Jonathan has taken dozens of segments from the cartoon archives, and dozens of voice clips from Glenn Back, to create a new jigsaw from existing pieces, satirising the North American Right.
This is work of studio quality. Alternatively, it can be produced by an individual in their bedroom, and can potentially in this case be a career-creating “splash”.
Either way, it demonstrates how high the bar can be raised. It also illustates the advantages of having a liberal set of copyright laws. How difficult would it be to make this in the UK?
Here’s the Youtube blurb:
“This is a re-imagined Donald Duck cartoon remix constructed using dozens of classic Walt Disney cartoons from the 1930s to 1960s. Donald’s life is turned upside-down by the current economic crisis and he finds himself unemployed and falling behind on his house payments. As his frustration turns into despair Donald discovers a seemingly sympathetic voice coming from his radio named Glenn Beck.
“This transformative remix work constitutes a fair-use of any copyrighted material as provided for in section 107 of the US copyright law. “Right Wing Radio Duck” by Jonathan McIntosh is licensed under a Creative Commons BY-NC-SA 3.0 License – permitting non-commercial sharing with attribution.”
As a contrast, this below is an agitprop video produced by Lib Dem campaigners within a few hours of Gordon Brown’s decision to back away from holding an Election in Autumn 2007. This one was made so quickly, that they used a US version of “The Grand Old Duke of York”.
The question is no longer just a hypothetical one. With increasing convergence between social media and traditional content, what is known as a traditional news website might not exist in the coming years.
Perhaps a revealing example is the creation of Facebook applications by a Seattle-based aggregator, NewsCloud, which received a grant from the Knight Foundation to study how young people receive their news through social networks.
With developer Jeff Reifman leading the way, NewsCloud has developed three applications (Hot Dish, Minnesota Daily and Seattle In:Site) that engage users in news content through linking to stories by providing a headline, photo and blurb. The applications also allow them to blog, post links themselves and much more – all while getting points for completing “challenges” that can be redeemed for prizes, which works as an incentive to stay engaged. Prizes include everything from t-shirts to tickets to a baseball game to a MacBook. Some of these challenges are online ones (sharing a story, commenting on content, blogging, etc.) and others are offline challenges (attend a marketing event, write a letter to the editor). Continue reading →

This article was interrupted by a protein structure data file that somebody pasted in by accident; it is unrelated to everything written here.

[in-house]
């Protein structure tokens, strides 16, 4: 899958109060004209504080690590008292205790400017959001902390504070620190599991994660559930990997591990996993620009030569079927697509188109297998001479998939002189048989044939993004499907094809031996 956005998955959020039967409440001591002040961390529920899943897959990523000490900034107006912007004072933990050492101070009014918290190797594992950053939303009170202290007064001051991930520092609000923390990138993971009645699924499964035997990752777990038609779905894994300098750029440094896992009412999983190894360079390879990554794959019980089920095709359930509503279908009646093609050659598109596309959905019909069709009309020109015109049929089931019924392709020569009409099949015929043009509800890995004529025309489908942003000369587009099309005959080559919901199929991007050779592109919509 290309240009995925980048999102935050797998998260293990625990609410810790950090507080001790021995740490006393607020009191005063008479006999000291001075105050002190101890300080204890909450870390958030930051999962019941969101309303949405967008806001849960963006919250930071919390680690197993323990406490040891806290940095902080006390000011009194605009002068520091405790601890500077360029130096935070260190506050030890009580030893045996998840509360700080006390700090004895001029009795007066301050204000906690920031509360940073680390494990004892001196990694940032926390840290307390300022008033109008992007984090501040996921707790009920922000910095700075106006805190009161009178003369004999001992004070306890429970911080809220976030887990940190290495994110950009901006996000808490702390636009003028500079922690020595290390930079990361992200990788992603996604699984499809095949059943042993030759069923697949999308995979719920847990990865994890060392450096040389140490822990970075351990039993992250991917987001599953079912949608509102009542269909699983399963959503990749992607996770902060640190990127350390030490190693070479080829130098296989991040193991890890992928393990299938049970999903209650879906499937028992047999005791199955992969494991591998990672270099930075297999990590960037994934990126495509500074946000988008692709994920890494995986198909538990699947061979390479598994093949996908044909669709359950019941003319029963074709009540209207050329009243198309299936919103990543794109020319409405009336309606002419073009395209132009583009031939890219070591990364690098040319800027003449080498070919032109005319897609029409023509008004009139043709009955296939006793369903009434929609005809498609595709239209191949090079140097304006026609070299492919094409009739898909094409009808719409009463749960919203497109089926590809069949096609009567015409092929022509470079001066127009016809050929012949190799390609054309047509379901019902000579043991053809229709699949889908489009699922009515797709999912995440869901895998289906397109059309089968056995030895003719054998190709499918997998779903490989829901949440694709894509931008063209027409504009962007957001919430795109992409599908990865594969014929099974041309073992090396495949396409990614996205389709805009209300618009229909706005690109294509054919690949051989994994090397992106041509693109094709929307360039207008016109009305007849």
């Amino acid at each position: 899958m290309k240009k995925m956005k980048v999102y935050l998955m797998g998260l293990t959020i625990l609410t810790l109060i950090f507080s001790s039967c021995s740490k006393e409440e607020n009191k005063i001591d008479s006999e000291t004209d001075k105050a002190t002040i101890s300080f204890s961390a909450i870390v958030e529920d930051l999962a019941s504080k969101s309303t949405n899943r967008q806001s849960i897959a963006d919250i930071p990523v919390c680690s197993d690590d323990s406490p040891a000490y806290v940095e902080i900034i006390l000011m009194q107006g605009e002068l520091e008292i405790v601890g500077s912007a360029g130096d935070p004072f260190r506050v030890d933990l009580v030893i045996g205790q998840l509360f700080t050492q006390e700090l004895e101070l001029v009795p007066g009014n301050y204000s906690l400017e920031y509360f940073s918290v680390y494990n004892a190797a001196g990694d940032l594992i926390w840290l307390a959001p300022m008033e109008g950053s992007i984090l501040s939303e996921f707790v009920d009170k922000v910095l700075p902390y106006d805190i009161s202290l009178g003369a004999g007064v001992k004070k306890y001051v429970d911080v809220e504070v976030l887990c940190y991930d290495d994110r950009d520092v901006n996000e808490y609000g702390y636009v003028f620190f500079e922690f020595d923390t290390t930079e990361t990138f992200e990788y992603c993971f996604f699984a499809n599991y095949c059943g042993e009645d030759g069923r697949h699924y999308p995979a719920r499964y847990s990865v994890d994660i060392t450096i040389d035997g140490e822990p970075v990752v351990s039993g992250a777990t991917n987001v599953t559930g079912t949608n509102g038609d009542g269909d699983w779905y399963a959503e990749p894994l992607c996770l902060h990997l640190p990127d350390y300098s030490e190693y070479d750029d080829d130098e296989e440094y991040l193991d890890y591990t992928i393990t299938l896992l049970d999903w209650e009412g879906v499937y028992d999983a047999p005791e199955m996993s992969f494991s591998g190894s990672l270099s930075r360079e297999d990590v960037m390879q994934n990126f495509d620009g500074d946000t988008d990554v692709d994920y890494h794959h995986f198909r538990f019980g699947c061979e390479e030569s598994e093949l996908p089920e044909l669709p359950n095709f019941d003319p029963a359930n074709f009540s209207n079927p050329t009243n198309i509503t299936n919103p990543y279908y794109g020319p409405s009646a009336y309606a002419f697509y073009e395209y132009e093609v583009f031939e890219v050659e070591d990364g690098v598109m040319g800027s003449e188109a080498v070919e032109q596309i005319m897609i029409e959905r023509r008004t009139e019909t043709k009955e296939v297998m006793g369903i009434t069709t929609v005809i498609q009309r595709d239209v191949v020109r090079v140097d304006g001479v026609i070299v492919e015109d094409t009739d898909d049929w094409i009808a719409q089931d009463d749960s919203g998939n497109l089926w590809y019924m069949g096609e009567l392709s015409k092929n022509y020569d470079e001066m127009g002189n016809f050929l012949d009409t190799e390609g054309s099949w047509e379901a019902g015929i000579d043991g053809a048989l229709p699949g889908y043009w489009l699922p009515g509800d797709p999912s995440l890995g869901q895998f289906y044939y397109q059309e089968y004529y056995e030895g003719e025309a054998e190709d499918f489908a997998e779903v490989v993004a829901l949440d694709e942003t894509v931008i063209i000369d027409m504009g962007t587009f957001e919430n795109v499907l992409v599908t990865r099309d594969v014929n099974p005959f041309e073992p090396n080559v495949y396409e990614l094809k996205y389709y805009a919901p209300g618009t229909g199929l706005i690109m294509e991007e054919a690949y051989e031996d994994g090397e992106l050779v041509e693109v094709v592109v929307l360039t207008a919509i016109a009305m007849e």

Information is changing. The news industry was born in a time of information scarcity – and any understanding of the laws of supply and demand will tell you that that made information valuable.
But the past 30 years have seen that the erosion of that scarcity. Not only have the barriers to publishing, broadcast and distribution been lowered by desktop publishing, satellite and digital technologies, and the web – but a booming PR industry has grown up to provide these news organisations with ‘cheap’ news.
Information is changing. Increasingly, we are not seeking information out – instead, it finds us. The scarcity is not in information, but in our time to wade through it, make meaning of it, and act on it.
Elections bring out the best in online journalism. News organisations have plenty of time to plan, there’s a global audience up for grabs, and the material lends itself to interactive treatment (voter opinions; candidates’ stances on various issues; statistics and databases; constant updates; personalisation).
Thanks to James Thornett for pointing out this wonderful tool. MapTube allows you to select any two or maps and combine them, so: “For example, to see a map of the London Underground overlayed on top of a map of population, go to the search page and enter the keywords “tube” and “population”. Then click on the two relevant maps to add them. They will be displayed when you click on “View”.”
Not only that, but you can add your own data and combine them with others too, something which the BBC – James’ employer – has done on user surveys on issues such as the credit crunch and anti-social behaviour.
If you manage to have a play, let me know how you get on.
Continuing the final part of this series (part 1: Community is here) I look at conversation. I look at why conversation is becoming a form of publishing itself, why journalists need to be a part of that conversation, and a range of ways they can join in. Continue reading →